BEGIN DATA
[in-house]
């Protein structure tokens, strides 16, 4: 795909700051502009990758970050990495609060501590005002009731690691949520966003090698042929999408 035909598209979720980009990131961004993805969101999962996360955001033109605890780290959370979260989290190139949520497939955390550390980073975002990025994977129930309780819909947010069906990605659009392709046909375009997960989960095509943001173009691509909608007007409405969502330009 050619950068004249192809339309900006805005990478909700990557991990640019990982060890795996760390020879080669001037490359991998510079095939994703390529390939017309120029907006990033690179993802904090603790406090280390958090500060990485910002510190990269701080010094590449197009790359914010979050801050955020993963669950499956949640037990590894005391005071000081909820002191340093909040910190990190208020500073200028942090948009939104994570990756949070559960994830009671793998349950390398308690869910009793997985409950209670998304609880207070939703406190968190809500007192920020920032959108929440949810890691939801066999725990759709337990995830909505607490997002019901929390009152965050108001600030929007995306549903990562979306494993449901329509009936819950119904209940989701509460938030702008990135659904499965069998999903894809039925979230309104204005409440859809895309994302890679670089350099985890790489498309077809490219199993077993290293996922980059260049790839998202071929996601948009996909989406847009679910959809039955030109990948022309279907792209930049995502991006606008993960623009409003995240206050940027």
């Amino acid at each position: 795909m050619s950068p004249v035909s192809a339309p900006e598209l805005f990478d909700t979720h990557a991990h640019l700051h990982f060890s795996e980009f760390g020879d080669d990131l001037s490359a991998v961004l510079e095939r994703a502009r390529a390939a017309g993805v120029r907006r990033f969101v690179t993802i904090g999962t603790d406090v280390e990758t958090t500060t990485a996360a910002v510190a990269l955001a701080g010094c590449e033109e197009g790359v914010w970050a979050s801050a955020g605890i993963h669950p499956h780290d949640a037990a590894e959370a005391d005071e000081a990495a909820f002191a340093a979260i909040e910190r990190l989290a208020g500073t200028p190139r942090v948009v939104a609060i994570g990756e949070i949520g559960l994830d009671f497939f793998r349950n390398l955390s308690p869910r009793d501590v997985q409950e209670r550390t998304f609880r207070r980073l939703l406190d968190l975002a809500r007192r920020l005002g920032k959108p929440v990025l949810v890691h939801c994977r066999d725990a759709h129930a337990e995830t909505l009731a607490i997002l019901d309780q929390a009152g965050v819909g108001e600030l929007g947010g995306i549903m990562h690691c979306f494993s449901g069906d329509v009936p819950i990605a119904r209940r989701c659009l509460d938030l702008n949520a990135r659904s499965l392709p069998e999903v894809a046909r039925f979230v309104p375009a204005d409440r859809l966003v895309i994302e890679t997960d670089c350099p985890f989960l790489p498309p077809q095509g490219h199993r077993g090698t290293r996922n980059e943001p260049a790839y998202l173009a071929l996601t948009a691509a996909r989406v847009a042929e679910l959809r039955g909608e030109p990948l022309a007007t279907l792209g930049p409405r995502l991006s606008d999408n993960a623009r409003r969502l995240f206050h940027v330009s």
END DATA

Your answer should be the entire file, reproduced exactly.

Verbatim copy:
[in-house]
């Protein structure tokens, strides 16, 4: 795909700051502009990758970050990495609060501590005002009731690691949520966003090698042929999408 035909598209979720980009990131961004993805969101999962996360955001033109605890780290959370979260989290190139949520497939955390550390980073975002990025994977129930309780819909947010069906990605659009392709046909375009997960989960095509943001173009691509909608007007409405969502330009 050619950068004249192809339309900006805005990478909700990557991990640019990982060890795996760390020879080669001037490359991998510079095939994703390529390939017309120029907006990033690179993802904090603790406090280390958090500060990485910002510190990269701080010094590449197009790359914010979050801050955020993963669950499956949640037990590894005391005071000081909820002191340093909040910190990190208020500073200028942090948009939104994570990756949070559960994830009671793998349950390398308690869910009793997985409950209670998304609880207070939703406190968190809500007192920020920032959108929440949810890691939801066999725990759709337990995830909505607490997002019901929390009152965050108001600030929007995306549903990562979306494993449901329509009936819950119904209940989701509460938030702008990135659904499965069998999903894809039925979230309104204005409440859809895309994302890679670089350099985890790489498309077809490219199993077993290293996922980059260049790839998202071929996601948009996909989406847009679910959809039955030109990948022309279907792209930049995502991006606008993960623009409003995240206050940027």
């Amino acid at each position: 795909m050619s950068p004249v035909s192809a339309p900006e598209l805005f990478d909700t979720h990557a991990h640019l700051h990982f060890s795996e980009f760390g020879d080669d990131l001037s490359a991998v961004l510079e095939r994703a502009r390529a390939a017309g993805v120029r907006r990033f969101v690179t993802i904090g999962t603790d406090v280390e990758t958090t500060t990485a996360a910002v510190a990269l955001a701080g010094c590449e033109e197009g790359v914010w970050a979050s801050a955020g605890i993963h669950p499956h780290d949640a037990a590894e959370a005391d005071e000081a990495a909820f002191a340093a979260i909040e910190r990190l989290a208020g500073t200028p190139r942090v948009v939104a609060i994570g990756e949070i949520g559960l994830d009671f497939f793998r349950n390398l955390s308690p869910r009793d501590v997985q409950e209670r550390t998304f609880r207070r980073l939703l406190d968190l975002a809500r007192r920020l005002g920032k959108p929440v990025l949810v890691h939801c994977r066999d725990a759709h129930a337990e995830t909505l009731a607490i997002l019901d309780q929390a009152g965050v819909g108001e600030l929007g947010g995306i549903m990562h690691c979306f494993s449901g069906d329509v009936p819950i990605a119904r209940r989701c659009l509460d938030l702008n949520a990135r659904s499965l392709p069998e999903v894809a046909r039925f979230v309104p375009a204005d409440r859809l966003v895309i994302e890679t997960d670089c350099p985890f989960l790489p498309p077809q095509g490219h199993r077993g090698t290293r996922n980059e943001p260049a790839y998202l173009a071929l996601t948009a691509a996909r989406v847009a042929e679910l959809r039955g909608e030109p990948l022309a007007t279907l792209g930049p409405r995502l991006s606008d999408n993960a623009r409003r969502l995240f206050h940027v330009s």